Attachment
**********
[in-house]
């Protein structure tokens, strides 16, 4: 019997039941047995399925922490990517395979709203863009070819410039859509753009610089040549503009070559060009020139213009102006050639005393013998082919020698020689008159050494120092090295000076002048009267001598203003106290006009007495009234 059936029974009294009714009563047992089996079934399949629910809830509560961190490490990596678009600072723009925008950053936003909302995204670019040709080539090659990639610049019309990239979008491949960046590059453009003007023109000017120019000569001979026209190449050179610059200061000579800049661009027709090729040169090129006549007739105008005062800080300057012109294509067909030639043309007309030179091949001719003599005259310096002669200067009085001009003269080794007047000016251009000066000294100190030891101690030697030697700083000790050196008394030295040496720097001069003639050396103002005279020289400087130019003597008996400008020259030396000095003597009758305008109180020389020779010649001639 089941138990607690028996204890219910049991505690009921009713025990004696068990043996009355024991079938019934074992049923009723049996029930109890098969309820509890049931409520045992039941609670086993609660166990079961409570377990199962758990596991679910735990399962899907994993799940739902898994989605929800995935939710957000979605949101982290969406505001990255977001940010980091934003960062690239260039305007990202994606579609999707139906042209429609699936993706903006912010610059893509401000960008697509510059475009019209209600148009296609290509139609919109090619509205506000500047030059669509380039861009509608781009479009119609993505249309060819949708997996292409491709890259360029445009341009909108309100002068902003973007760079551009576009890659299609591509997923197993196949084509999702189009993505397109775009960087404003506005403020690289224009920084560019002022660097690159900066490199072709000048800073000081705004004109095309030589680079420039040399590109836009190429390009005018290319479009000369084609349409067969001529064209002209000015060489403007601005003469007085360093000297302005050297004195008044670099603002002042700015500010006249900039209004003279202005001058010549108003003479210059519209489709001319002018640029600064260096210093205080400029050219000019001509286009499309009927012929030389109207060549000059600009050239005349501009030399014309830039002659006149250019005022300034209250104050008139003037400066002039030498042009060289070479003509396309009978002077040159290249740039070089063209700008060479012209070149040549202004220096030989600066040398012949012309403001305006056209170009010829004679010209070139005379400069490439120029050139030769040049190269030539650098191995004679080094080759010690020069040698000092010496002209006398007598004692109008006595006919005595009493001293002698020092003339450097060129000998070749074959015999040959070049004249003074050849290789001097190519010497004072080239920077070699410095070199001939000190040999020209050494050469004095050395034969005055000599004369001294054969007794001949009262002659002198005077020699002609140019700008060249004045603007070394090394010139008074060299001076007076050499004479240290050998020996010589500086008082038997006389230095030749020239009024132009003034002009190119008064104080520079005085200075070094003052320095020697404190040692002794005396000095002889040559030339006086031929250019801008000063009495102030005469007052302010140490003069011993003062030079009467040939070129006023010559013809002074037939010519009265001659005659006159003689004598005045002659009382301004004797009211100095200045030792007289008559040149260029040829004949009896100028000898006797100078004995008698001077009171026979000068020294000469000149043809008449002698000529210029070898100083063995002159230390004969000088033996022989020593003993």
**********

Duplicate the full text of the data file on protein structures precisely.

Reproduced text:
[in-house]
């Protein structure tokens, strides 16, 4: 019997039941047995399925922490990517395979709203863009070819410039859509753009610089040549503009070559060009020139213009102006050639005393013998082919020698020689008159050494120092090295000076002048009267001598203003106290006009007495009234 059936029974009294009714009563047992089996079934399949629910809830509560961190490490990596678009600072723009925008950053936003909302995204670019040709080539090659990639610049019309990239979008491949960046590059453009003007023109000017120019000569001979026209190449050179610059200061000579800049661009027709090729040169090129006549007739105008005062800080300057012109294509067909030639043309007309030179091949001719003599005259310096002669200067009085001009003269080794007047000016251009000066000294100190030891101690030697030697700083000790050196008394030295040496720097001069003639050396103002005279020289400087130019003597008996400008020259030396000095003597009758305008109180020389020779010649001639 089941138990607690028996204890219910049991505690009921009713025990004696068990043996009355024991079938019934074992049923009723049996029930109890098969309820509890049931409520045992039941609670086993609660166990079961409570377990199962758990596991679910735990399962899907994993799940739902898994989605929800995935939710957000979605949101982290969406505001990255977001940010980091934003960062690239260039305007990202994606579609999707139906042209429609699936993706903006912010610059893509401000960008697509510059475009019209209600148009296609290509139609919109090619509205506000500047030059669509380039861009509608781009479009119609993505249309060819949708997996292409491709890259360029445009341009909108309100002068902003973007760079551009576009890659299609591509997923197993196949084509999702189009993505397109775009960087404003506005403020690289224009920084560019002022660097690159900066490199072709000048800073000081705004004109095309030589680079420039040399590109836009190429390009005018290319479009000369084609349409067969001529064209002209000015060489403007601005003469007085360093000297302005050297004195008044670099603002002042700015500010006249900039209004003279202005001058010549108003003479210059519209489709001319002018640029600064260096210093205080400029050219000019001509286009499309009927012929030389109207060549000059600009050239005349501009030399014309830039002659006149250019005022300034209250104050008139003037400066002039030498042009060289070479003509396309009978002077040159290249740039070089063209700008060479012209070149040549202004220096030989600066040398012949012309403001305006056209170009010829004679010209070139005379400069490439120029050139030769040049190269030539650098191995004679080094080759010690020069040698000092010496002209006398007598004692109008006595006919005595009493001293002698020092003339450097060129000998070749074959015999040959070049004249003074050849290789001097190519010497004072080239920077070699410095070199001939000190040999020209050494050469004095050395034969005055000599004369001294054969007794001949009262002659002198005077020699002609140019700008060249004045603007070394090394010139008074060299001076007076050499004479240290050998020996010589500086008082038997006389230095030749020239009024132009003034002009190119008064104080520079005085200075070094003052320095020697404190040692002794005396000095002889040559030339006086031929250019801008000063009495102030005469007052302010140490003069011993003062030079009467040939070129006023010559013809002074037939010519009265001659005659006159003689004598005045002659009382301004004797009211100095200045030792007289008559040149260029040829004949009896100028000898006797100078004995008698001077009171026979000068020294000469000149043809008449002698000529210029070898100083063995002159230390004969000088033996022989020593003993």